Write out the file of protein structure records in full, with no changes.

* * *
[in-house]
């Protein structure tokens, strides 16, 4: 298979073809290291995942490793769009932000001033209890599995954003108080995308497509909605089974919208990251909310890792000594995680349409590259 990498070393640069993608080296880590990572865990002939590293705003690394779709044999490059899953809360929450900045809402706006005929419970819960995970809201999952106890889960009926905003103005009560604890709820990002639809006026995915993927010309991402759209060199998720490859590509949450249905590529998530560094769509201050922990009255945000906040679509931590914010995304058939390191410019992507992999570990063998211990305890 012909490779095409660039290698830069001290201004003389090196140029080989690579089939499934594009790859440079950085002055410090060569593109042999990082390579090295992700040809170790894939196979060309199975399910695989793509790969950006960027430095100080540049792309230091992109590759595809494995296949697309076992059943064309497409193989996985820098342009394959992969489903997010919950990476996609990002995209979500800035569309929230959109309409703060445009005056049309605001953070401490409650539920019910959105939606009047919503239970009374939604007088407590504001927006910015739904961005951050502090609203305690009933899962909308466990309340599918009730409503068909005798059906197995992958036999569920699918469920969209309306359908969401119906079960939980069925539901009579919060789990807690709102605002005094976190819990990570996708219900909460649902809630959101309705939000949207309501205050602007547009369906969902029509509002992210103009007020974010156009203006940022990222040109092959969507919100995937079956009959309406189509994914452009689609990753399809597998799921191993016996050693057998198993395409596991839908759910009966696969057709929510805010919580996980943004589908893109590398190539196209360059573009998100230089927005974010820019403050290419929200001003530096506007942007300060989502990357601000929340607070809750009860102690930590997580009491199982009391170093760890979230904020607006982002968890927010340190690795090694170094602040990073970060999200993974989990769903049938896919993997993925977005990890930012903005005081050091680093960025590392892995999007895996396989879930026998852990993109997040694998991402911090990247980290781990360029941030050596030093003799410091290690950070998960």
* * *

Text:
[in-house]
């Protein structure tokens, strides 16, 4: 298979073809290291995942490793769009932000001033209890599995954003108080995308497509909605089974919208990251909310890792000594995680349409590259 990498070393640069993608080296880590990572865990002939590293705003690394779709044999490059899953809360929450900045809402706006005929419970819960995970809201999952106890889960009926905003103005009560604890709820990002639809006026995915993927010309991402759209060199998720490859590509949450249905590529998530560094769509201050922990009255945000906040679509931590914010995304058939390191410019992507992999570990063998211990305890 012909490779095409660039290698830069001290201004003389090196140029080989690579089939499934594009790859440079950085002055410090060569593109042999990082390579090295992700040809170790894939196979060309199975399910695989793509790969950006960027430095100080540049792309230091992109590759595809494995296949697309076992059943064309497409193989996985820098342009394959992969489903997010919950990476996609990002995209979500800035569309929230959109309409703060445009005056049309605001953070401490409650539920019910959105939606009047919503239970009374939604007088407590504001927006910015739904961005951050502090609203305690009933899962909308466990309340599918009730409503068909005798059906197995992958036999569920699918469920969209309306359908969401119906079960939980069925539901009579919060789990807690709102605002005094976190819990990570996708219900909460649902809630959101309705939000949207309501205050602007547009369906969902029509509002992210103009007020974010156009203006940022990222040109092959969507919100995937079956009959309406189509994914452009689609990753399809597998799921191993016996050693057998198993395409596991839908759910009966696969057709929510805010919580996980943004589908893109590398190539196209360059573009998100230089927005974010820019403050290419929200001003530096506007942007300060989502990357601000929340607070809750009860102690930590997580009491199982009391170093760890979230904020607006982002968890927010340190690795090694170094602040990073970060999200993974989990769903049938896919993997993925977005990890930012903005005081050091680093960025590392892995999007895996396989879930026998852990993109997040694998991402911090990247980290781990360029941030050596030093003799410091290690950070998960």